The de Blasio administration is urging the court to dismiss a lawsuit holding up the rezoning of Gowanus, saying a recent executive order negates claims that hearings must be held in person.
In a legal filing Wednesday, the city pointed to a March 13 executive order signed by Mayor Bill de Blasio suspending rules that community board hearings for the Uniform Land Use Review Procedure must be at a “place of convenient public assembly.”
Community groups fighting the rezoning have demanded the city postpone the rezoning approval process until in-the-flesh hearings return.
An attorney for the city, Rachel Ramirez-Guest, argued that the groups’ claims didn’t hold water even before the executive order, but that the mayor’s action eliminates any ambiguity on the matter.
“We’re urging the court to dismiss this case because there is no legal basis to support these claims,” Nick Paolucci, a spokesperson for the city’s Law Department, said in a statement.
He noted that virtual meetings have increased public participation. “This litigation is preventing community voices from being heard and is delaying the creation of jobs, housing, open spaces, and a number of other community amenities.” (A final benefits agreement between the administration and the local City Council members, Brad Lander and Steve Levin, has not been reached.)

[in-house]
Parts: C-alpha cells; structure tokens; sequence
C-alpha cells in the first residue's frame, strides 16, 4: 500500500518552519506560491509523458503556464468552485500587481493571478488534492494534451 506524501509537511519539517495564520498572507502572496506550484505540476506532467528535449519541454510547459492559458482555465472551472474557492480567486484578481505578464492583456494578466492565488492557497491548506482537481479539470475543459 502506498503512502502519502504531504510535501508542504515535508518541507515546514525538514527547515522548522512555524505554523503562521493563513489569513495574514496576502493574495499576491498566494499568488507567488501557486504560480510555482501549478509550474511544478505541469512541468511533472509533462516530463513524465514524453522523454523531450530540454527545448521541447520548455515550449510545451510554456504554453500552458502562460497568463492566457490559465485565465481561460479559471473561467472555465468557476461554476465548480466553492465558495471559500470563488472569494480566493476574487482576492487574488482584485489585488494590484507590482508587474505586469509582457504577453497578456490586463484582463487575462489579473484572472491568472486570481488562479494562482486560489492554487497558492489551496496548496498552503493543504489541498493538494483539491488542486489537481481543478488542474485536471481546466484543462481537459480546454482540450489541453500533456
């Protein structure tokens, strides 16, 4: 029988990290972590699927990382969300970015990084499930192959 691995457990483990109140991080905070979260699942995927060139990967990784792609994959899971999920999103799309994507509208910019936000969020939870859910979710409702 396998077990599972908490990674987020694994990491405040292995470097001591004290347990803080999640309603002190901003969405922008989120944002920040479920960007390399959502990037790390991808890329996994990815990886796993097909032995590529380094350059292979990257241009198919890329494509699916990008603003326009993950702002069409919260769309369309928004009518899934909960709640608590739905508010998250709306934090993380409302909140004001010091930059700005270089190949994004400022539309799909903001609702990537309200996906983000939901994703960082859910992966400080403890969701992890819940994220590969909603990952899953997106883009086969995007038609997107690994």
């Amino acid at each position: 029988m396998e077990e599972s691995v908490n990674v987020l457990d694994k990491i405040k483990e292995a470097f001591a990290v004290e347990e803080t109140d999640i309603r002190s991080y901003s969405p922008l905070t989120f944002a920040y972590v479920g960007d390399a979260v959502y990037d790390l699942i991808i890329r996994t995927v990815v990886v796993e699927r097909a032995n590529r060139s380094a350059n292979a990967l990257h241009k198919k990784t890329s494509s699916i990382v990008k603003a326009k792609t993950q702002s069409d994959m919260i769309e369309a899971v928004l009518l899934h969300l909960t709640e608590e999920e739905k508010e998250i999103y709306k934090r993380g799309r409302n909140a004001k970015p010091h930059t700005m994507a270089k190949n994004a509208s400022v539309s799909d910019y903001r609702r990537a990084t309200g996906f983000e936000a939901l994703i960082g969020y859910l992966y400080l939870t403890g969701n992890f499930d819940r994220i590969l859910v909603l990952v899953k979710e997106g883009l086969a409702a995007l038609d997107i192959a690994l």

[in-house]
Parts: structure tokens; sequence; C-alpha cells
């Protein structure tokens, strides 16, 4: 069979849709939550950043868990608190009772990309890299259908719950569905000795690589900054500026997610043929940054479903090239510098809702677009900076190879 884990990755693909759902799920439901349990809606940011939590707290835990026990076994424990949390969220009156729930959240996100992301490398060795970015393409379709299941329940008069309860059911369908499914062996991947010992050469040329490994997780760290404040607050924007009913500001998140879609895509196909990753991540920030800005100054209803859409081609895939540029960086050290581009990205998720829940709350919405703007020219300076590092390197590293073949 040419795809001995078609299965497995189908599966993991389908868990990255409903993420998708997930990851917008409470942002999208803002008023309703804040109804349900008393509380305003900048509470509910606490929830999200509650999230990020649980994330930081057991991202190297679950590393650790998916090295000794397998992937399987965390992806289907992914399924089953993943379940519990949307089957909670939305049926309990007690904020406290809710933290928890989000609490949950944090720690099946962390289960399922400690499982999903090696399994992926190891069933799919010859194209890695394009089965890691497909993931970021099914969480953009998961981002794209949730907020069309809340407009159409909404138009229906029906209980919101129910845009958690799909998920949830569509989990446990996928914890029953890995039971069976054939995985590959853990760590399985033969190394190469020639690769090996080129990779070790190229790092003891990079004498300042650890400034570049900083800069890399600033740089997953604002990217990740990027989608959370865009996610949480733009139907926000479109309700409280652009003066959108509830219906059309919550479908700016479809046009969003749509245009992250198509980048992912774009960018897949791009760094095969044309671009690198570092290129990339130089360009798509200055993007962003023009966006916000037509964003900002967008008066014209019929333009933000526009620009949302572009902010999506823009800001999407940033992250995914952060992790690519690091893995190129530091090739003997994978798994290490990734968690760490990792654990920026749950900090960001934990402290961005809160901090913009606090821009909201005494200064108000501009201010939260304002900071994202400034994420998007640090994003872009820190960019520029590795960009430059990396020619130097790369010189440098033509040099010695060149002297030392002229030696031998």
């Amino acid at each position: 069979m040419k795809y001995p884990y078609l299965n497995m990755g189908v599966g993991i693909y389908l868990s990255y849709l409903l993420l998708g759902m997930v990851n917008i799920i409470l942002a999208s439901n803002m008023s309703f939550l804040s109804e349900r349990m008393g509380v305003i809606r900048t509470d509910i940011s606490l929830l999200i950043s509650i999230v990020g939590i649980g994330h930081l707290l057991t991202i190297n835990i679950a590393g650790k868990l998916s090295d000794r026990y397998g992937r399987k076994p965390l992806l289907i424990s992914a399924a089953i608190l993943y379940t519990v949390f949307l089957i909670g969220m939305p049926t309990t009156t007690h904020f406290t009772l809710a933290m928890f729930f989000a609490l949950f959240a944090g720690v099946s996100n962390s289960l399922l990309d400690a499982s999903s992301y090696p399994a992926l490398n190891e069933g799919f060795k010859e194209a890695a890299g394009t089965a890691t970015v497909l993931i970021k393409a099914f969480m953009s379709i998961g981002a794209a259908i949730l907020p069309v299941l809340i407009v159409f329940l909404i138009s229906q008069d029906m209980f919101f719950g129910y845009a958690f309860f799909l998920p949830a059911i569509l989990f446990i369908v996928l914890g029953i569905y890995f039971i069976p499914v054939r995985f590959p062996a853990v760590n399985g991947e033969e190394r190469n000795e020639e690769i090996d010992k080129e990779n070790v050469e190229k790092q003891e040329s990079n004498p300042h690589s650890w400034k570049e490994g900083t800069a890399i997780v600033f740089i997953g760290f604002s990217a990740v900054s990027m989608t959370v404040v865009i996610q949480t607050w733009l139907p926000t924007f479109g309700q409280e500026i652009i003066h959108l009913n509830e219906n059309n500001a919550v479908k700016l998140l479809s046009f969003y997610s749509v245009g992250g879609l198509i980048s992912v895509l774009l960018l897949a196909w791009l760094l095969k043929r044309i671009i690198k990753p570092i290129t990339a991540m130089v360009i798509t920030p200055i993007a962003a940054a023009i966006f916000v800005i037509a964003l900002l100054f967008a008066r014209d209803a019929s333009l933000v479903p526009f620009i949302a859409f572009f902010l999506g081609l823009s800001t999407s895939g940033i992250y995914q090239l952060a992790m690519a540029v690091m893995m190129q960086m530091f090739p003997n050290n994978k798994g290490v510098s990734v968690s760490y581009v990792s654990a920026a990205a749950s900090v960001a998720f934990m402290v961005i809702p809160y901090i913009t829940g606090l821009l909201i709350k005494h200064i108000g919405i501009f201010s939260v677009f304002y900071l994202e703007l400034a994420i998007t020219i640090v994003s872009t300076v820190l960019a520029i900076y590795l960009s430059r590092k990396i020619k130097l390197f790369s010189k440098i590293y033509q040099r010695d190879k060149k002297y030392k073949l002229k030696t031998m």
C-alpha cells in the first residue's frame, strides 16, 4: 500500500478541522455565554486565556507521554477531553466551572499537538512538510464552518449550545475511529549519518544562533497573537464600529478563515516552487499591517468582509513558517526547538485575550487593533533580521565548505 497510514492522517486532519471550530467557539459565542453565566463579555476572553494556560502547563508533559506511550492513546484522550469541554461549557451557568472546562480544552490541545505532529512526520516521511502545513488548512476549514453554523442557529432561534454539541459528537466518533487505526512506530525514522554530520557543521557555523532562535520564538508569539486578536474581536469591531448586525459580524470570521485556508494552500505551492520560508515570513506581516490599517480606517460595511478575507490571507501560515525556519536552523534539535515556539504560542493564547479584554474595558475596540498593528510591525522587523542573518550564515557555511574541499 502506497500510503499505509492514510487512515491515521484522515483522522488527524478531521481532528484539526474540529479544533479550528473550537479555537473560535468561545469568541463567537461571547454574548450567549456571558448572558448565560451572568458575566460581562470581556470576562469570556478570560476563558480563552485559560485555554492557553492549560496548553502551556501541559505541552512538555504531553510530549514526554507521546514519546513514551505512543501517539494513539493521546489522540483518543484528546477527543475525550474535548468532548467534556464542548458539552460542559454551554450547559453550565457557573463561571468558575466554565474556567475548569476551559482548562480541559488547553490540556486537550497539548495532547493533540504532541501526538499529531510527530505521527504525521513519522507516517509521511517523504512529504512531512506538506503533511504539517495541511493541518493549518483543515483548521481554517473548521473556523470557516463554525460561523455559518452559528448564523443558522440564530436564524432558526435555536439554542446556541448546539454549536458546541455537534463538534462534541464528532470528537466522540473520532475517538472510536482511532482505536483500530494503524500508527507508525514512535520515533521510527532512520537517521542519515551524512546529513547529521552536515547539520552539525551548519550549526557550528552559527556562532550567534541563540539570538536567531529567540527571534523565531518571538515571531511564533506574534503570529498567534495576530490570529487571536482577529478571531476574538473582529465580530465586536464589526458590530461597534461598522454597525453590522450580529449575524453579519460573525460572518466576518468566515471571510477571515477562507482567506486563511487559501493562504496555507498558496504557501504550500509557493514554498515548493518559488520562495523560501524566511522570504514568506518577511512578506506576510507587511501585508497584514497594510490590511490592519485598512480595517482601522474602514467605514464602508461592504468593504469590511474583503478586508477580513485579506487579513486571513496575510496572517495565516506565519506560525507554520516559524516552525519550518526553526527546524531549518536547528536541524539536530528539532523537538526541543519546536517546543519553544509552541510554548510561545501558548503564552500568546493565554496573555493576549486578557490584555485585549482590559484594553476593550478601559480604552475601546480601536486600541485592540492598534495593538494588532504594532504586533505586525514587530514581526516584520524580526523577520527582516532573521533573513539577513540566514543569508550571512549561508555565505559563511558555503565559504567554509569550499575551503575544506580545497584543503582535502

Jason Zakai, an attorney for plaintiff Voice of Gowanus, issued a statement calling the executive order “an obvious and desperate attempt to bypass the judicial process.”
A state judge in January temporarily halted the application to rezone 80 blocks of Gowanus in response to the suit, which argues hearings on the proposal can’t be held remotely under city rules. The complaint also accused City Planning of violating new regulations around notifying the public of its intention to move forward with a rezoning application.
Brooklyn Supreme Court Judge Katherine Levine has indicated that she thinks the city provided ample notice. And while she has supported the idea of finding ways to increase public access to the process, she has repeatedly said that remote hearings are an unavoidable part of the pandemic.
The city is now calling on the coalition to show why the judge shouldn’t dismiss its lawsuit. At a minimum, the city wants the judge to allow the rezoning application to be certified and move forward through the Ulurp process.
Supporters of the rezoning are worried that the lawsuit will delay the seven-month process enough so that it cannot be completed before de Blasio, Lander and Levin leave office at the end of the year, which would throw the outcome into doubt.